We employed planar, Pedot:Pss OECTs to monitor in real-time VeroE6 growth infected by SARS-CoV-2 (300 TCID50/mL), with and without highly concentrated (dilution 1:10) neutralizing (positive serum = serum P) and non-neutralizing antibodies (negative serum = serum N). OECT time response results are outlined in Fig. 2a, while PCR tests (as described in the Materials and methods section), performed at the beginning (0 h) and at the end (48 h) of each experiment to confirm the expected virus proliferation/stop, are reported in Fig. 2b. It is worth noting that OECTs show an initial growth trend in common to all cell cultures in the 20–25 h following the seeding. After that time, viral replication starts to influence the cell layer integrity (red and magenta lines), as highlighted by a drop in the device time response, which is greater when neutralizing antibodies are absent in the cell medium (red line). The healthy growth, monitored when the neutralizing antibodies stop the viral proliferation (blue line), reaches a normalized time response close to 2 a.u. after 44 h, a significantly different value from the one recorded on viral-proliferating cultures (<1.2 a.u.). The behavior of the healthy growing layer well follows the control samples, in which cells were seeded with serum N (dark green line) and P (light green line) to confirm their non-toxic effect to the cell line. The time response of the three healthy cell cultures after 44 h differs only slightly, mostly due to the final distribution of the cell layer formed on the active areas of our devices. Kinks and fluctuations in the curves are likely induced by transitory biological events and/or external electrical noises/mechanical vibrations and are irrelevant for the assay outcome since the real-time monitoring allows for complete trend analyses, extracting the correct results. To validate our sensor response, optical images (in brightfield and using crystal violet staining) together with cytofluorimeter analysis were taken at the end of the experiments. Data of the viral-infected cultures and controls are shown in Fig. 2c and Supplementary Fig. 3, respectively. Cells were fixed and stained with Crystal Violet, as explained in the Methods Section. It is clearly visible that SARS-CoV-2 infected cells exhibit a lower percentage of cell mortality in presence of neutralizing antibodies (40%), than in their absence. Accordingly, a confluent and uniform cell layer is visible in the viral-neutralized cell culture and controls (with round-shaped VeroE6 tightly linked to one another); on the other hand, wide empty areas are shown in the infected ones, in which stressed/dead cells were easily detached during the washing steps of the staining (the few cells remaining displaying a stretched shape). Electrical controls (without cells) on the device response to serum P, serum N, and SARS-CoV-2 have also been carried out, underlining that no effects are present, and a stable OECT time response is maintained over the 44 h of the experiments (Supplementary Fig. 4).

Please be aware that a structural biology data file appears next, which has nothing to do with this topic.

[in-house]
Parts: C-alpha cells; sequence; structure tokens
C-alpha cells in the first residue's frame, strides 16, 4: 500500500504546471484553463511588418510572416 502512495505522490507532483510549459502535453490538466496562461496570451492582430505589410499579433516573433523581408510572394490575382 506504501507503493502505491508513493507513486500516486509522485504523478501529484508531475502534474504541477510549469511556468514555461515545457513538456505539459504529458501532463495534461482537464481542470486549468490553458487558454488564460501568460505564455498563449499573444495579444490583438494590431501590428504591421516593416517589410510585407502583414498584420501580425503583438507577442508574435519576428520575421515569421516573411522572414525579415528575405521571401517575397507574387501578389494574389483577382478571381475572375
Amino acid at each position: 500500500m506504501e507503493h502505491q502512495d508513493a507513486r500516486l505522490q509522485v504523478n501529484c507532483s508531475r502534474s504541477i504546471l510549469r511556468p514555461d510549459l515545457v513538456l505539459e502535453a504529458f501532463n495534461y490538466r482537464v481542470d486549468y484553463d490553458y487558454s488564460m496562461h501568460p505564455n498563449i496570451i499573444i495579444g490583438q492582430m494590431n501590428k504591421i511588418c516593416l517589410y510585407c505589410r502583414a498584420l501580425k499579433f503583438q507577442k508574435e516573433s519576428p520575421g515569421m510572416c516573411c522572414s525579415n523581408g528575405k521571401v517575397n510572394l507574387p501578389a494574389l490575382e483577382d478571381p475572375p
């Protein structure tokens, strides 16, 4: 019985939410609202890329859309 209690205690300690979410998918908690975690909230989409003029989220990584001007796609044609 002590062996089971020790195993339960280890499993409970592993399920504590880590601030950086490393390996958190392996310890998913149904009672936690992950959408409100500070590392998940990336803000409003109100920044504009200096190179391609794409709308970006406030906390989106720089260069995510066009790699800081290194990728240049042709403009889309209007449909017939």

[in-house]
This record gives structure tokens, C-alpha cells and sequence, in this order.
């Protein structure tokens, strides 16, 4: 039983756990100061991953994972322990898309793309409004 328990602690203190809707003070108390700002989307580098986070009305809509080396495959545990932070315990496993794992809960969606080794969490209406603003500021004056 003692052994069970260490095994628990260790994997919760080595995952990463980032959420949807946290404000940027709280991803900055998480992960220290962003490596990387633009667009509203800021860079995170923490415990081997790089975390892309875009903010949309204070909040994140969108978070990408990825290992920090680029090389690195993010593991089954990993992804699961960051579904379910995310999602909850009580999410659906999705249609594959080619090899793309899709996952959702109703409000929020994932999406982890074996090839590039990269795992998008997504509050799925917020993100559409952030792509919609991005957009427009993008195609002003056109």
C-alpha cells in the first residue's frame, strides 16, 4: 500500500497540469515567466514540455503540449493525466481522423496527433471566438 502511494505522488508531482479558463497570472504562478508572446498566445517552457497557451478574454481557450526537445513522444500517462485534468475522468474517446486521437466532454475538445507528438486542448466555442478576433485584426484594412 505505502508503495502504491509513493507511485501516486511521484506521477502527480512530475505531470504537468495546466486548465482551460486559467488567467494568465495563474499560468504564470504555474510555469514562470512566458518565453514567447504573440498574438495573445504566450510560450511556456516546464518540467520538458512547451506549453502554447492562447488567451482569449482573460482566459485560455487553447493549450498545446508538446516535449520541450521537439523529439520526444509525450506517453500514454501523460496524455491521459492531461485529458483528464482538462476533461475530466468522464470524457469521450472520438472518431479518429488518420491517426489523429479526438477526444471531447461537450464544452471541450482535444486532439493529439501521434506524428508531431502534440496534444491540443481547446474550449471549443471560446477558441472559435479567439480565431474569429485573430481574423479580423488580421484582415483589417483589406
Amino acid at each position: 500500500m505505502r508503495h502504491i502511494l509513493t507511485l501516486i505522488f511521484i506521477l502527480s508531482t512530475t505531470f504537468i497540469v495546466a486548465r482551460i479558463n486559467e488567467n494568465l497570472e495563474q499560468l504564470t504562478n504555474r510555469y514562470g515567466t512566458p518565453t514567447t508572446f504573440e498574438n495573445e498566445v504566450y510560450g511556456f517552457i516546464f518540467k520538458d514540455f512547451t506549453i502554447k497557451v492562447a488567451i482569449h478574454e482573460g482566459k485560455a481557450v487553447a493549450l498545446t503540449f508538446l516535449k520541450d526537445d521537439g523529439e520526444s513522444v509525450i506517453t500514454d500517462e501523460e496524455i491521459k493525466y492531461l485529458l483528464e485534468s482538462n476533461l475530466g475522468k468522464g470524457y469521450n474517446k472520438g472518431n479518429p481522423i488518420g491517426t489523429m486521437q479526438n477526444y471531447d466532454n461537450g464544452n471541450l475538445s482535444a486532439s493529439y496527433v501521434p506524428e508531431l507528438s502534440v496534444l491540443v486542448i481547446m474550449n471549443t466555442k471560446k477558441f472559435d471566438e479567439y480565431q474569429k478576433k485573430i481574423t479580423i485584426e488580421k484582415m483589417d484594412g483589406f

The reproducibility and reliability of our devices have been assessed by replicating the experiment three times (Fig. 3), using devices fabricated in different batches, and carrying out the assays in two different laboratories (see Materials and Methods). Figure 3a shows the average trends of three different devices, having comparable polymerase chain reaction (PCR) N-gene variation in the 44 h experiment (Fig. 3b), chosen since it is the specific gene for SARS-CoV-2. The shadows reported in the graph highlight the standard deviation from the average. The OECTs monitoring cell cultures in which the virus was neutralized (blue line) show a rising time response, with a final value between 1.7 a.u. and 2 a.u., very similar to the control (green line), in which the slight decrease in the last 12 h was ascribed to cell overpopulation (the overabundant serum probably boosted cell proliferation and growth30,31). On the contrary, OECTs studying cells infected with SARS-CoV-2 with (red line) or without (magenta line) negative serum show off final time responses below 1.2 a.u., confirming the previous results. Noteworthy, the recorded OECT trends closely follow the normalized PCR ones (Fig. 3b), taken at the beginning and at the end of the experiment, highlighting that our results are correlated to viral replication/inhibition in the cell culture.